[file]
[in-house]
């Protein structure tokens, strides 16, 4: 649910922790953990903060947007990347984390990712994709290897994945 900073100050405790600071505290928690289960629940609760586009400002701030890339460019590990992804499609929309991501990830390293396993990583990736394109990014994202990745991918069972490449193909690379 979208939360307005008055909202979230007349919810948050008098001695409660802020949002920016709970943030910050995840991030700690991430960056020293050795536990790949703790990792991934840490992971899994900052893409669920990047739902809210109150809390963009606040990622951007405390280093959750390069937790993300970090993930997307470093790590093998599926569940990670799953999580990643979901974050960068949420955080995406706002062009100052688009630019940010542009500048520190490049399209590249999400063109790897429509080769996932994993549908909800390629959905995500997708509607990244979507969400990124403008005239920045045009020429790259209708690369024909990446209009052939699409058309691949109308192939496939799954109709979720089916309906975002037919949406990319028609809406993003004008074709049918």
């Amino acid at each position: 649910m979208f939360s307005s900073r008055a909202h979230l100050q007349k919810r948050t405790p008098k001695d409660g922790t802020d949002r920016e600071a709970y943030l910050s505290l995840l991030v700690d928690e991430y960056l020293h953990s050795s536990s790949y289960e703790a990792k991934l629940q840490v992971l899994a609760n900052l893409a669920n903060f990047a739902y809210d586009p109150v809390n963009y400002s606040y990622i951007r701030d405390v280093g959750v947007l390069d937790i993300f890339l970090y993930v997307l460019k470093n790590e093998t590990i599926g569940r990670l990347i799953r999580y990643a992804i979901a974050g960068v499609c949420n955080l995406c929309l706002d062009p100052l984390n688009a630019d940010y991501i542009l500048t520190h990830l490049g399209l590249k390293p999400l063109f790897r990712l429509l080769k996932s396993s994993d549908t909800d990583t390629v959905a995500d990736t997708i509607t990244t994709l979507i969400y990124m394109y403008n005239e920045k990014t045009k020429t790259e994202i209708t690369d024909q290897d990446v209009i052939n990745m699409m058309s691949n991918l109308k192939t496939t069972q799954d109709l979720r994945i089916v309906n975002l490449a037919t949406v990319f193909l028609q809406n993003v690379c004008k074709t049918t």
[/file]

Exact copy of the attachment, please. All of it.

[in-house]
């Protein structure tokens, strides 16, 4: 649910922790953990903060947007990347984390990712994709290897994945 900073100050405790600071505290928690289960629940609760586009400002701030890339460019590990992804499609929309991501990830390293396993990583990736394109990014994202990745991918069972490449193909690379 979208939360307005008055909202979230007349919810948050008098001695409660802020949002920016709970943030910050995840991030700690991430960056020293050795536990790949703790990792991934840490992971899994900052893409669920990047739902809210109150809390963009606040990622951007405390280093959750390069937790993300970090993930997307470093790590093998599926569940990670799953999580990643979901974050960068949420955080995406706002062009100052688009630019940010542009500048520190490049399209590249999400063109790897429509080769996932994993549908909800390629959905995500997708509607990244979507969400990124403008005239920045045009020429790259209708690369024909990446209009052939699409058309691949109308192939496939799954109709979720089916309906975002037919949406990319028609809406993003004008074709049918």
């Amino acid at each position: 649910m979208f939360s307005s900073r008055a909202h979230l100050q007349k919810r948050t405790p008098k001695d409660g922790t802020d949002r920016e600071a709970y943030l910050s505290l995840l991030v700690d928690e991430y960056l020293h953990s050795s536990s790949y289960e703790a990792k991934l629940q840490v992971l899994a609760n900052l893409a669920n903060f990047a739902y809210d586009p109150v809390n963009y400002s606040y990622i951007r701030d405390v280093g959750v947007l390069d937790i993300f890339l970090y993930v997307l460019k470093n790590e093998t590990i599926g569940r990670l990347i799953r999580y990643a992804i979901a974050g960068v499609c949420n955080l995406c929309l706002d062009p100052l984390n688009a630019d940010y991501i542009l500048t520190h990830l490049g399209l590249k390293p999400l063109f790897r990712l429509l080769k996932s396993s994993d549908t909800d990583t390629v959905a995500d990736t997708i509607t990244t994709l979507i969400y990124m394109y403008n005239e920045k990014t045009k020429t790259e994202i209708t690369d024909q290897d990446v209009i052939n990745m699409m058309s691949n991918l109308k192939t496939t069972q799954d109709l979720r994945i089916v309906n975002l490449a037919t949406v990319f193909l028609q809406n993003v690379c004008k074709t049918t």